Based on this fractured reservoir characterization, we predicted in July 2002 that Ultra Petroleum’s Riverside 4-10 well, then being drilled, would be among the best producers from the Pinedale Anticline Field. The Riverside 4-10 well had initial production (IP) of 13.6 MMCF, produced 461 MMCF in its first four months (our FI) and produced 756 MMCF of gas in the seven months from July 2002 to February 2003 ( The best well in the field to date is the Riverside 1-4 well that produced 699 MMCF in its first four months of production ( Wellapi.cfm?Oops=ID30173&nAPINO=3522590.0). Thus the production from the Riverside 4-10 well confirms our prediction. Furthermore, the reservoir characterization using AVAZ (shown on the right of Figure 11) suggests the high FI indicated at the Riverside 4-10 well may continue to the excellent wells, including Riverside 1-4, just outside our study area to the North. Using the attributes traditionally used to identify fractures in this reservoir, the reservoir characterization indicates the Riverside 4-10 well should produce only 2 MMCF in 4 months. Since this well had an IP of 13.6 MMCF, this result is clearly incorrect. The reason for the error can rapidly be established. Since this is a relatively new field, it is subsampled by the wells; most of the wells drilled to date have been drilled on the top of the anticline. It turns out most of the wells previously drilled on the flanks of the anticline have been relatively unsuccessful. Therefore, in any statistical analysis, there is a bias towards wells on the top of this structure because all previous successful wells have been structurally high. The Riverside 4-10 well is located down-flank between the top of the structure and the fault to the west in an area the AVAZ analysis has identified as being more highly fractured. Incorporation of the production from this well shifts the major production to the west between the top of the anticline and the western fault. Through the incorporation of the AVAZ crack density attribute, which is high in the region where this well has been drilled, the neural network has been able to extrapolate the successes on the top of the structure down-flank to where this well has been drilled.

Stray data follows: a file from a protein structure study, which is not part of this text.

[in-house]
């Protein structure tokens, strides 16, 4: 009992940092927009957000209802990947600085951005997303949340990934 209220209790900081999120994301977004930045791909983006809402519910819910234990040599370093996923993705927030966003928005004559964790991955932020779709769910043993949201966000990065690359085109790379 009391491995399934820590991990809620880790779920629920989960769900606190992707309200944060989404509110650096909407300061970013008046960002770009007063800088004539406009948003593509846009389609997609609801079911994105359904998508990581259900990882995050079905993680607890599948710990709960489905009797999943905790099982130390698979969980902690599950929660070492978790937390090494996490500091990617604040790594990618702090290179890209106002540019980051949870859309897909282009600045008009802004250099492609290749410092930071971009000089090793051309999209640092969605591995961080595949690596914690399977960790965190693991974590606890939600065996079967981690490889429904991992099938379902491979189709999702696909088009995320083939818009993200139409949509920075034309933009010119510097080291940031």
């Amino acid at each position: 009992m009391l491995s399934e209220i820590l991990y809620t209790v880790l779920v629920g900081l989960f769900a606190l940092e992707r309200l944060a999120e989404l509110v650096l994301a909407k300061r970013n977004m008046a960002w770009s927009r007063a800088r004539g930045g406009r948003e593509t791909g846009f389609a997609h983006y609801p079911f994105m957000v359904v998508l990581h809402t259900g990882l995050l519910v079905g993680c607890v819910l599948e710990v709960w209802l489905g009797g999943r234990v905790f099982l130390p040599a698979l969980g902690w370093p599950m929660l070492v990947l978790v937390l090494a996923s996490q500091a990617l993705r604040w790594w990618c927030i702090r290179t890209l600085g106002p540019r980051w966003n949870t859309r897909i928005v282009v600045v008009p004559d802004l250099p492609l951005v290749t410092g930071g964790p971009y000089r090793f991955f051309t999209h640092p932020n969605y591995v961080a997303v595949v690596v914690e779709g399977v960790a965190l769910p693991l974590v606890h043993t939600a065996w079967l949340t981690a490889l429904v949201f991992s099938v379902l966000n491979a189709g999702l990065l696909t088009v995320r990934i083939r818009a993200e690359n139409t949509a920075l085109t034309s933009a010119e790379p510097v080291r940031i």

Fig. 11